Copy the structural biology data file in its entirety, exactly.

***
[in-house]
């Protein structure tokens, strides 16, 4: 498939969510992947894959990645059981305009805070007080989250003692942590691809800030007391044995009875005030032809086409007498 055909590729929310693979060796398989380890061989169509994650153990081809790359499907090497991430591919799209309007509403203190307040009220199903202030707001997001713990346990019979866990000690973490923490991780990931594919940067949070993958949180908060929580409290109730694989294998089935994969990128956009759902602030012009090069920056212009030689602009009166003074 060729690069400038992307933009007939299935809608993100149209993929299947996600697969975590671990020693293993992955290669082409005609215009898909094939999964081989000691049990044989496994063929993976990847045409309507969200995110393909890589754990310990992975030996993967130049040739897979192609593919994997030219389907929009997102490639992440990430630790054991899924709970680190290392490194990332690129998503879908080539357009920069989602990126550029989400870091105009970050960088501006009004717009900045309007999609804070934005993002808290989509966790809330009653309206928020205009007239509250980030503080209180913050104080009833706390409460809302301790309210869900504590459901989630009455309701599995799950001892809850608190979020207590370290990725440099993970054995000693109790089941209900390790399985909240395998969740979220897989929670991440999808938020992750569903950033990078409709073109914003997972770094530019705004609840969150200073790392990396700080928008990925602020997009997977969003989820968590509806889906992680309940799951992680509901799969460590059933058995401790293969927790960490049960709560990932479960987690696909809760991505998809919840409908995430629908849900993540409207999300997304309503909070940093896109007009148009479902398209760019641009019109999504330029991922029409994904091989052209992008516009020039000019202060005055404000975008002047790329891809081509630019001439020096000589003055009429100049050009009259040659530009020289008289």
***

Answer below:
[in-house]
């Protein structure tokens, strides 16, 4: 498939969510992947894959990645059981305009805070007080989250003692942590691809800030007391044995009875005030032809086409007498 055909590729929310693979060796398989380890061989169509994650153990081809790359499907090497991430591919799209309007509403203190307040009220199903202030707001997001713990346990019979866990000690973490923490991780990931594919940067949070993958949180908060929580409290109730694989294998089935994969990128956009759902602030012009090069920056212009030689602009009166003074 060729690069400038992307933009007939299935809608993100149209993929299947996600697969975590671990020693293993992955290669082409005609215009898909094939999964081989000691049990044989496994063929993976990847045409309507969200995110393909890589754990310990992975030996993967130049040739897979192609593919994997030219389907929009997102490639992440990430630790054991899924709970680190290392490194990332690129998503879908080539357009920069989602990126550029989400870091105009970050960088501006009004717009900045309007999609804070934005993002808290989509966790809330009653309206928020205009007239509250980030503080209180913050104080009833706390409460809302301790309210869900504590459901989630009455309701599995799950001892809850608190979020207590370290990725440099993970054995000693109790089941209900390790399985909240395998969740979220897989929670991440999808938020992750569903950033990078409709073109914003997972770094530019705004609840969150200073790392990396700080928008990925602020997009997977969003989820968590509806889906992680309940799951992680509901799969460590059933058995401790293969927790960490049960709560990932479960987690696909809760991505998809919840409908995430629908849900993540409207999300997304309503909070940093896109007009148009479902398209760019641009019109999504330029991922029409994904091989052209992008516009020039000019202060005055404000975008002047790329891809081509630019001439020096000589003055009429100049050009009259040659530009020289008289």